Is that one of the criteria for the writers that you sign? Do they have to be willing to work with you closely on the writing of the songs?

That's a really good question. I've actually recently had the experience with someone that I was independently plugging who thought I was taking my opinions too seriously. The answer to your question is that if somebody is going to write for my company, there has to be a comfortable and willing partnership in terms of each of us needing to be heard and needing to contribute. I'm really passionate about songs, and I can't not have my opinions. Now, a songwriter doesn't have to ultimately accept my opinions, but the other side of that is that I may not be as enthusiastic about the song. If I'm not passionate about the song, I'm not going to be the most effective representative of that song. A song deserves more than that. But thus far with the writers that I'm working with currently, we have that understanding that I'm going to have my two cents because I care. I'll put it forth, and sometimes the writer can see the sense in it, and sometimes they can turn my head around and I can see the sense in their point of view. Good working relationships in my company matter to me a great deal. If it looks like we're going to have a hard time respecting each other and appreciating each other, I'd just as soon work with someone else.

What are some of the elements that make a song great to you?

The song has to hit me in my cells. I have to have an emotional response to a song. That generally lives in the music of the song. Lyrically, if it's a story song, I need to care about the characters. I like to know who to root for and who to root against in the song. The truth is, a lot of the elements of a movie live in a song. My favorite songs are the ones we call "3-minute movies." We see some characters that are vividly portrayed. A song has to have a reason to keep the listener listening. Many songs break down in the second verse if the story is not advanced. The song has to have a chorus that hits you the first time and is pretty memorable and easy to tap your foot to and sing along with. Songs need to resolve in the end if they are story songs.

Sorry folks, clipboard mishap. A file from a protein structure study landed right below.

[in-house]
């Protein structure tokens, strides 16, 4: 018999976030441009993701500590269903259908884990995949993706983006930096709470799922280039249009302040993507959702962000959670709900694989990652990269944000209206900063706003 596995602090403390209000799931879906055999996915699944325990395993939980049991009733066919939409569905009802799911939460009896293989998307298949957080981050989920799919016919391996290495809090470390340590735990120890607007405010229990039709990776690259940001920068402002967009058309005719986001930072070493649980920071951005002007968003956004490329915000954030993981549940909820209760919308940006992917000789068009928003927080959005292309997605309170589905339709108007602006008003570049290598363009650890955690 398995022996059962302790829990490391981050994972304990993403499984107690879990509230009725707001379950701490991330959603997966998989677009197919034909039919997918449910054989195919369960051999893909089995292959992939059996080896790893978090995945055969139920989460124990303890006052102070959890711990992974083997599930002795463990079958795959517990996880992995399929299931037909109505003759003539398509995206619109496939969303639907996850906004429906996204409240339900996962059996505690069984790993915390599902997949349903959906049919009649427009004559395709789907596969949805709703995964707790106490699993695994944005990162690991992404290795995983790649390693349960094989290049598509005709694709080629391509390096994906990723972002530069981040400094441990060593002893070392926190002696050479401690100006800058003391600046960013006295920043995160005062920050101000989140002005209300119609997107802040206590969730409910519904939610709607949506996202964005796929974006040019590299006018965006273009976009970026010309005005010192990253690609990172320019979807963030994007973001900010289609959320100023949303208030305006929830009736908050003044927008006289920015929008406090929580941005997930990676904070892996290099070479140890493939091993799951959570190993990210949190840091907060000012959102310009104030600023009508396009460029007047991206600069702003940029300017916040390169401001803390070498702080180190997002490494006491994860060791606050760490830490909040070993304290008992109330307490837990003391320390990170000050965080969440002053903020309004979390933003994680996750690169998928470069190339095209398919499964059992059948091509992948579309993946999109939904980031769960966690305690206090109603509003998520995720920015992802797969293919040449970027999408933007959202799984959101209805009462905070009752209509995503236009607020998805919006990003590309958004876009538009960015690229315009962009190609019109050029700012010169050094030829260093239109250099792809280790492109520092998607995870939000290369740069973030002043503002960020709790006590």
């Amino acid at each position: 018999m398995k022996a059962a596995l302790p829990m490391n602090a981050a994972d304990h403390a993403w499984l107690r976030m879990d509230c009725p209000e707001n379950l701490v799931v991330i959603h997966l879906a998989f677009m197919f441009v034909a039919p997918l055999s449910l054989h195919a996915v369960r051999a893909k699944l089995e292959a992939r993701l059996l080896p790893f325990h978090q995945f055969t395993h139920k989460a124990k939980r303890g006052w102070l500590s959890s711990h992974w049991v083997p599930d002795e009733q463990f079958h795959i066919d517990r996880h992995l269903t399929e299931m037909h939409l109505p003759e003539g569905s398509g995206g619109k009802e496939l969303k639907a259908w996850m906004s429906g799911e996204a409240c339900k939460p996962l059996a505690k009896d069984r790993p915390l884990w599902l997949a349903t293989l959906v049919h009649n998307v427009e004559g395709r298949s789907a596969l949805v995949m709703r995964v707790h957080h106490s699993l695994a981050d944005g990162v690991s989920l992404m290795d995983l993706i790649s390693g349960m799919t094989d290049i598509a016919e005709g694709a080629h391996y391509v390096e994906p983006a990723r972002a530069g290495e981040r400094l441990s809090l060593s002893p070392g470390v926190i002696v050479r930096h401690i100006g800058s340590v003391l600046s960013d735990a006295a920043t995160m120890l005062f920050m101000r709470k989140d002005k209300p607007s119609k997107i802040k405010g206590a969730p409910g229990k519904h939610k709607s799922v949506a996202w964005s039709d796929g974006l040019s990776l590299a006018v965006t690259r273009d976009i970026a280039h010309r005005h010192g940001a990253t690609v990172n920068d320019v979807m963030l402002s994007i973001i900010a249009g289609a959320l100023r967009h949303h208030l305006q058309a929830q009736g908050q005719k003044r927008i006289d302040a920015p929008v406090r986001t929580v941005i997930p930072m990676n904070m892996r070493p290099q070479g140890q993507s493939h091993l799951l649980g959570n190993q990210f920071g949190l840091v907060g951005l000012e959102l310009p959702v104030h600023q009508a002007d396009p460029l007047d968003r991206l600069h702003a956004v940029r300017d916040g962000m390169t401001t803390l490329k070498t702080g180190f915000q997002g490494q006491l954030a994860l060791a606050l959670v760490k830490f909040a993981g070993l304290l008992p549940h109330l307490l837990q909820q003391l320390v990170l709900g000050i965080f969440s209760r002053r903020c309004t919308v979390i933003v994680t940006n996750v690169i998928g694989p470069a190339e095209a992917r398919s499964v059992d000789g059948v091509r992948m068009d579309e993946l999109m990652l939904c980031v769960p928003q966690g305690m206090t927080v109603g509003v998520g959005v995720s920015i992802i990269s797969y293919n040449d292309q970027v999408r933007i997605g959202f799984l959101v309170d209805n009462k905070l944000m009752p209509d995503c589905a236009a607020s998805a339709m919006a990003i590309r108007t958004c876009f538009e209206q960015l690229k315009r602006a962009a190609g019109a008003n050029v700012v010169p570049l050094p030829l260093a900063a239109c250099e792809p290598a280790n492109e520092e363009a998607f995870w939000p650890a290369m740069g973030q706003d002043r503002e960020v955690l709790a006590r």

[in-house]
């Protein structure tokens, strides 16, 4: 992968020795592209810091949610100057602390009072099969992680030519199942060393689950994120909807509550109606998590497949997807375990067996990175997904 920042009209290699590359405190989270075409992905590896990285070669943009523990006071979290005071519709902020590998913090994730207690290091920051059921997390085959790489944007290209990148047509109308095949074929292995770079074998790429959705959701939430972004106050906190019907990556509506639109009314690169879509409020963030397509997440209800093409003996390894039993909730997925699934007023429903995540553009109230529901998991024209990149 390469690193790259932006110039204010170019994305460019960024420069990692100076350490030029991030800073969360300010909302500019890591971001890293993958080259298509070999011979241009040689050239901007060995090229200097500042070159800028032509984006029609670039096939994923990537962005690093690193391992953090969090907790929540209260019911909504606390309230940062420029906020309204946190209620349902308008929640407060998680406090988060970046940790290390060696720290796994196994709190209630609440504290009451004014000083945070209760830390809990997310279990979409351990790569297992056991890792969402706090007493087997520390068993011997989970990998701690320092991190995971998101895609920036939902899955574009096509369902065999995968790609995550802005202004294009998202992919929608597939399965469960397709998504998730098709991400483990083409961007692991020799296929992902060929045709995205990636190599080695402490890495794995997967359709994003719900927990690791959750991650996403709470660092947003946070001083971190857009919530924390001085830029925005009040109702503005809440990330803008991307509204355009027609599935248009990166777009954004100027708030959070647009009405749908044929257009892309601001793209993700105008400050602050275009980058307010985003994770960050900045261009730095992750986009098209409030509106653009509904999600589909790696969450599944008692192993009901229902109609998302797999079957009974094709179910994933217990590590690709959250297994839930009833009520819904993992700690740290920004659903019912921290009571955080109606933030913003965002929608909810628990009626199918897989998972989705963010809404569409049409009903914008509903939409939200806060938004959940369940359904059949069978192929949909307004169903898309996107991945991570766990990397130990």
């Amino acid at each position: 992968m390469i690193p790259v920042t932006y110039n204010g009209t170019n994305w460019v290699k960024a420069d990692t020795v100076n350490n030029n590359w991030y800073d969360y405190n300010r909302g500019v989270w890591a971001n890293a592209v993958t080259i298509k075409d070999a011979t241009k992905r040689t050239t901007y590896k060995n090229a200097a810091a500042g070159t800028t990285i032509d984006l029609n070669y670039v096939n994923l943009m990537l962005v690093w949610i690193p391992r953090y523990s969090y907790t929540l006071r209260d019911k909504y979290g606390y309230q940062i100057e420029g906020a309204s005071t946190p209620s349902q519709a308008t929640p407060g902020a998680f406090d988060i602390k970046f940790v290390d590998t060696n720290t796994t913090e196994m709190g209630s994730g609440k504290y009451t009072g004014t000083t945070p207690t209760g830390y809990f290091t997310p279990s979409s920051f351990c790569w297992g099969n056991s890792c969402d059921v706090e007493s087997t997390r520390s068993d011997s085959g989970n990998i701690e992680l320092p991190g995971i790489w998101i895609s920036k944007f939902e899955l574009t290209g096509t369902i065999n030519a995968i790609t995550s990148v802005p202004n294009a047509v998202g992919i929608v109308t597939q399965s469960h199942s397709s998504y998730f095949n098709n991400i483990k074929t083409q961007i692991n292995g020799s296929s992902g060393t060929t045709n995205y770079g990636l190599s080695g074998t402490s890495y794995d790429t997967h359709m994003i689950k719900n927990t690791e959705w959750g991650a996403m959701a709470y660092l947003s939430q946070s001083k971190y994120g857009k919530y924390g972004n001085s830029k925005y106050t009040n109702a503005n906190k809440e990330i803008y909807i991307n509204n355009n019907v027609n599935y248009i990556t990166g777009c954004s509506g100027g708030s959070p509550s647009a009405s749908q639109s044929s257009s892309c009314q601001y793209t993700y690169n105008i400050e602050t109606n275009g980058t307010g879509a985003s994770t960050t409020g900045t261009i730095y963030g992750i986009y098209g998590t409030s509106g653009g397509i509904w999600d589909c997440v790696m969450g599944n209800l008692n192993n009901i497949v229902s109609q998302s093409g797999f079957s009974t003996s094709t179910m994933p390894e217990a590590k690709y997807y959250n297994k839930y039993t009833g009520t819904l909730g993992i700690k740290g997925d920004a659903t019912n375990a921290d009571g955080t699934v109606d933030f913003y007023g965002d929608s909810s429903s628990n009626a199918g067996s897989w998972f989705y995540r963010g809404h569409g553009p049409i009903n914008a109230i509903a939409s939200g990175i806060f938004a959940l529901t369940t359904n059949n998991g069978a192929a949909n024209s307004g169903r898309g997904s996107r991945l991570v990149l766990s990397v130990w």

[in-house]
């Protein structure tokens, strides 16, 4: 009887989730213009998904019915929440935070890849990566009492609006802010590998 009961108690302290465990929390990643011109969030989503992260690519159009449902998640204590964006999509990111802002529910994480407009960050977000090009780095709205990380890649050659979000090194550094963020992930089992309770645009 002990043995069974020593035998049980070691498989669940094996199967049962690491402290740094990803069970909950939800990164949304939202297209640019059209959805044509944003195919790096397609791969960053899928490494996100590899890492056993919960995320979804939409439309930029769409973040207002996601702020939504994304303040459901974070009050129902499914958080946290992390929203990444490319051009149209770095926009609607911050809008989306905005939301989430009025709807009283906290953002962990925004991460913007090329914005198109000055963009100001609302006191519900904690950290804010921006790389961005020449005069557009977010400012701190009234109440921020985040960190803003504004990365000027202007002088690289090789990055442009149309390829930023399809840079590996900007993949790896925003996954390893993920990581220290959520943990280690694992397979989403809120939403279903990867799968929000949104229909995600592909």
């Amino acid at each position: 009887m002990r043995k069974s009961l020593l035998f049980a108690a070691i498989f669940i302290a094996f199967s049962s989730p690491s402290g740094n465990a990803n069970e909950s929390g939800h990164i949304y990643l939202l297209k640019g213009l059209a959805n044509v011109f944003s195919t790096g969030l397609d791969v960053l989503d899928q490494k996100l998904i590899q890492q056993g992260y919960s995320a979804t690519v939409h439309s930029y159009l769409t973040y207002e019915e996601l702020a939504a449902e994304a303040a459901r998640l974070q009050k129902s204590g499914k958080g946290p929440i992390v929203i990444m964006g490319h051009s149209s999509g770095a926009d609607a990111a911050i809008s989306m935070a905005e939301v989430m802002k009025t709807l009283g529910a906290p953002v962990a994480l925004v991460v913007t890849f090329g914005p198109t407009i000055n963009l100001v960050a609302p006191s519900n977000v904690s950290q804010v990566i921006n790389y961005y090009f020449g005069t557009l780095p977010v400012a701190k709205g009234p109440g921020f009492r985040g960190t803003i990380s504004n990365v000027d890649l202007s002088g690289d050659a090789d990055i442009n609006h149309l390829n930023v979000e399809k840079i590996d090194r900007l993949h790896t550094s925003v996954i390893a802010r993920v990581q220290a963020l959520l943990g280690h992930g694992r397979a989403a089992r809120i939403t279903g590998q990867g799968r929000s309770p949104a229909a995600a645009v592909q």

I talk to my writers about the fact that we're privileged that people give us the generosity of their listening. In return, we need to fill that 3 minutes with a little gift, a contribution that fills up that much time. Two-thirds of the song may be great, that's not enough. That's not going to cut it, especially when this is called the music "business." Business is very competitive here.

How good do demos have to be these days?

That's an interesting question, because when I first came to town, I had some demos that we made in L.A., and it was not considered a good thing that people could recognize that those were not Nashville demos.

And then there came a time here where demos were so elaborate, and part of the reason is that there are some producers who will cop the demo on their recordings so they don't have to produce. They are so busy with so many other things.

However, now what I'm finding is a reverse trend. A good clean guitar-vocal can go a long way, I think, because it reminds people that if the song is there, the song is there. A good clean guitar-vocal can actually, I think, remind the listener—in this case A&R people and producers—of what brought them here in the first place. It was the love of the song. Now those types of guitar-vocal songs are standing out in contrast and will get a good listen these days.